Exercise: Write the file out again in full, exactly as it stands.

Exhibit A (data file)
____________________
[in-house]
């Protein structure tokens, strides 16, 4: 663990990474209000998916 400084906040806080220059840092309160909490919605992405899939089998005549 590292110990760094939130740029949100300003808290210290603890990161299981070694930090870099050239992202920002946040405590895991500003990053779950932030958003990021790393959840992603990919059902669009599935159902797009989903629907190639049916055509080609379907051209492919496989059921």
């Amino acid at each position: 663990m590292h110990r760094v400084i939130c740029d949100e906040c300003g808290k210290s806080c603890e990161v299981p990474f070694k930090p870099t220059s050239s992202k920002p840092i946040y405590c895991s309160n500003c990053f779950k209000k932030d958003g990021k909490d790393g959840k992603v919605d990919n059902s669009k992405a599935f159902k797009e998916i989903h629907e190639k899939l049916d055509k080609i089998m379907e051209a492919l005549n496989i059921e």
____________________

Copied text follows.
[in-house]
């Protein structure tokens, strides 16, 4: 663990990474209000998916 400084906040806080220059840092309160909490919605992405899939089998005549 590292110990760094939130740029949100300003808290210290603890990161299981070694930090870099050239992202920002946040405590895991500003990053779950932030958003990021790393959840992603990919059902669009599935159902797009989903629907190639049916055509080609379907051209492919496989059921």
């Amino acid at each position: 663990m590292h110990r760094v400084i939130c740029d949100e906040c300003g808290k210290s806080c603890e990161v299981p990474f070694k930090p870099t220059s050239s992202k920002p840092i946040y405590c895991s309160n500003c990053f779950k209000k932030d958003g990021k909490d790393g959840k992603v919605d990919n059902s669009k992405a599935f159902k797009e998916i989903h629907e190639k899939l049916d055509k080609i089998m379907e051209a492919l005549n496989i059921e």